I tell this story to remind myself how I felt the first time I really heard Jesus say, "I love you; the real you; the you you try to hide from everyone else. I love you and have loved you before you even cared if I loved you."
There is no feeling that comes close to revealing our debt of gratitude to Him for saying that to each and everyone one of us. When life trips us, buries us in minutia, batters us with conflict the only force to pick us up and move us forward is this promise from Paul, "The love of Christ constrains us..." (2 Corinthians 5:14).

Wednesday, July 31, 2013

Capturing Social Media For Christ

Dancing has never been one of my strong suits, but, that has not stopped people from putting me in positions where I had to do something that appeared to look like dancing. 
As a teen I was taught to dance in the Shona style and my Dad required I perform at my wedding in Zimbabwe by asking the Chief to make it a royal decree. During the Disco era Judi took me to dancing classes to learn the "Travolta" disco. Neither were all that pretty. So you can guess how I feel about Square Dancing. 
I do admire the callers "docy doeing" and "change your partners" cadence and marvel at the way the dancers seem to anticipate each sudden change of direction, but, after a brief trial run put it into the "not a Sherman thing" pretty quick. I realized as I watched from a safe distance that most of the changes being called were in some "Square Dancers Procedures Manuel" and therefore not sudden or unexpected at all. In fact there were no "make'em up changes" that could be thrown in on a whim. "Toss your partner an ice cold drink, now, slug it down before they can think."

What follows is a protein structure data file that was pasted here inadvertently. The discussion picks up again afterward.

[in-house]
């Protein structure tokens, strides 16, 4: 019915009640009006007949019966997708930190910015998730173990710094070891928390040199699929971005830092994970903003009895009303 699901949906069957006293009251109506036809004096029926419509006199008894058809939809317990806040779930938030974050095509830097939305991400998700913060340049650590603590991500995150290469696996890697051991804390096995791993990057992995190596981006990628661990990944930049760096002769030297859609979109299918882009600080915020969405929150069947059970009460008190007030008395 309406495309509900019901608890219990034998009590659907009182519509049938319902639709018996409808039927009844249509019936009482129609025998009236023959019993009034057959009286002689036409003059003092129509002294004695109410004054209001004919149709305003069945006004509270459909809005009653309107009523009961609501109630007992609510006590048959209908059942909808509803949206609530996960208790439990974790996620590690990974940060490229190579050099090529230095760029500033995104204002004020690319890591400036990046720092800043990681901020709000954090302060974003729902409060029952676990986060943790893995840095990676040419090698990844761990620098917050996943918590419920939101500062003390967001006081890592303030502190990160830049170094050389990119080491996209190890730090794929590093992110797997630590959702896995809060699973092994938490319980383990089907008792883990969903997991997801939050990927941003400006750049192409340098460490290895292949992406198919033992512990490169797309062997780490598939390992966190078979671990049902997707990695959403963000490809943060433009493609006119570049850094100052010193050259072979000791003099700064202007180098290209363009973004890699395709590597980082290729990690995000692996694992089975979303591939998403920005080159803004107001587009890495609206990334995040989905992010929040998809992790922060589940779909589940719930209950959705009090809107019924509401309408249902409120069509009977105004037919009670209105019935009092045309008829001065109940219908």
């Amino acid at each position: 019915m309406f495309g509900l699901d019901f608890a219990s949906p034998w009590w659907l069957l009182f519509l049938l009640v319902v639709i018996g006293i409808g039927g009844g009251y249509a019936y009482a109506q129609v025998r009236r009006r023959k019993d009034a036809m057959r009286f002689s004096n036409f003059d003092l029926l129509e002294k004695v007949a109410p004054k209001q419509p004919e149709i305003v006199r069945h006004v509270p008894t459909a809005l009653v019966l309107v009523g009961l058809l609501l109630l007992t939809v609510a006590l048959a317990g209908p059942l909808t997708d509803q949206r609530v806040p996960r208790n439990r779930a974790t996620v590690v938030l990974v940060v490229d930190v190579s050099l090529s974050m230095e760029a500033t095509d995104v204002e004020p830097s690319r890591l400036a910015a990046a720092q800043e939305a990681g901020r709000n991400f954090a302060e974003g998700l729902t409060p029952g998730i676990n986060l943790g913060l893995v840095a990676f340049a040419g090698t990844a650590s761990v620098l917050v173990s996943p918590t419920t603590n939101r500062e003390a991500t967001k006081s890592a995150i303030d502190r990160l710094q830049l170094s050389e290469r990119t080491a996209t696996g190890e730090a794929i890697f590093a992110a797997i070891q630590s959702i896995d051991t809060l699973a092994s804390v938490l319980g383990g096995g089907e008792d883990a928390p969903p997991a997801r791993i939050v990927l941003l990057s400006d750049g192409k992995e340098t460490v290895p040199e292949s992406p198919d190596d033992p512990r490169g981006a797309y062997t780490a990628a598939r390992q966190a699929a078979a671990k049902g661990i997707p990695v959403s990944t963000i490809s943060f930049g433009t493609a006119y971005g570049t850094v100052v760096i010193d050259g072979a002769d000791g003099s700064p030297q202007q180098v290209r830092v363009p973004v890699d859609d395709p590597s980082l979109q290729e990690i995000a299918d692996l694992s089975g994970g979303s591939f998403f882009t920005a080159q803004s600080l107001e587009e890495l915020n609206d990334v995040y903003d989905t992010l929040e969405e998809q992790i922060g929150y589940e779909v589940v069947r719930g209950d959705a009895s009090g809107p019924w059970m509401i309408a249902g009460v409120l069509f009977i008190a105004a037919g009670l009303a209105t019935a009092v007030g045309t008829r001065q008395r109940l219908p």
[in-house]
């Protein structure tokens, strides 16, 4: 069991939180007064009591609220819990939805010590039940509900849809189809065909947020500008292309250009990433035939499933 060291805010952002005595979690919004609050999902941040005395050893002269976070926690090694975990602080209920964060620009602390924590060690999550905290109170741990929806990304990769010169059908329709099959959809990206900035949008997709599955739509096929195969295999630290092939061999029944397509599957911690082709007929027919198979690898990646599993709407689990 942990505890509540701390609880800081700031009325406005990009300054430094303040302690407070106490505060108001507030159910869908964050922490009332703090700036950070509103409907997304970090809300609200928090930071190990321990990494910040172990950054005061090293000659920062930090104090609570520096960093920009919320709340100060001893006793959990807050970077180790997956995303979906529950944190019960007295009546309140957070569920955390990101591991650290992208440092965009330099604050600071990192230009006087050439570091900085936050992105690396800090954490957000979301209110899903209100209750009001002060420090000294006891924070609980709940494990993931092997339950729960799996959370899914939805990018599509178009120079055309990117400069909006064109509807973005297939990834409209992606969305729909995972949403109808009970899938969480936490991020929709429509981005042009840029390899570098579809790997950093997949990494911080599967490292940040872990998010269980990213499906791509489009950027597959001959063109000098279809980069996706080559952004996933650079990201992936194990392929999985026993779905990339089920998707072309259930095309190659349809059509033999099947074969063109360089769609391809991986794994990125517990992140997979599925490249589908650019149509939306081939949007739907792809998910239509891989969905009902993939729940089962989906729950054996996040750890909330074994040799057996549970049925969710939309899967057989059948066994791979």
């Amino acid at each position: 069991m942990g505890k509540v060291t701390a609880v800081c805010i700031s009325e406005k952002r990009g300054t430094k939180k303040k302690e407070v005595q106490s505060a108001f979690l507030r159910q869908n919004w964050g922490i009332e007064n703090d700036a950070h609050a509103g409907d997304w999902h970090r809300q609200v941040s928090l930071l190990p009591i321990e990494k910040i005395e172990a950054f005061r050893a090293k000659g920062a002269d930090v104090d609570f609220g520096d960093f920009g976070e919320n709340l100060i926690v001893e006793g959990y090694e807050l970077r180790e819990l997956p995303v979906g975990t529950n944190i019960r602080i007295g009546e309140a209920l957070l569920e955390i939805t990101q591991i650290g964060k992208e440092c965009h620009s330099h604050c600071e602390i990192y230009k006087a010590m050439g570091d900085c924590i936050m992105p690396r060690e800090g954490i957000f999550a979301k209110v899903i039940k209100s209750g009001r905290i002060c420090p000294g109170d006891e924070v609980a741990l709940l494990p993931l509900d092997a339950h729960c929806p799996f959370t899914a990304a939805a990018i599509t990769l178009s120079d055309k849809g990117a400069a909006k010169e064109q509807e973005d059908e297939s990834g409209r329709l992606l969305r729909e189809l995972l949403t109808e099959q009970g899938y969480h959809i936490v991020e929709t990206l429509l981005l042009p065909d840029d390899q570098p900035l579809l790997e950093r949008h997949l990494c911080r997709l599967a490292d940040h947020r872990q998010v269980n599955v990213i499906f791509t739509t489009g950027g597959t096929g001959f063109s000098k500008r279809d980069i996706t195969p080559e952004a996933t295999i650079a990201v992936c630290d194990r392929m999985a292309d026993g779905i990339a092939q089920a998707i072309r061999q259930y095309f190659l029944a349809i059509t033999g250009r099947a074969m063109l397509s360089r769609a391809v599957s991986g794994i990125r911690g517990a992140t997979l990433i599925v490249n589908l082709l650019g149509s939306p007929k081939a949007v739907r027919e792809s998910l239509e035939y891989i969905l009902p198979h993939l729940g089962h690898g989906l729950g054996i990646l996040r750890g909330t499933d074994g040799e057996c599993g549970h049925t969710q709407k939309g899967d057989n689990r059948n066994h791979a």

I believe change in life is very similar. There are a limited number of options to chose from when faced with any given situation. The fact that those options may not be personally desirable, I believe, is the reason most of us resist change. We want to make up our own set of options and one of them is almost always to reject the change or to to reject the personal responsibility to adapt to the change.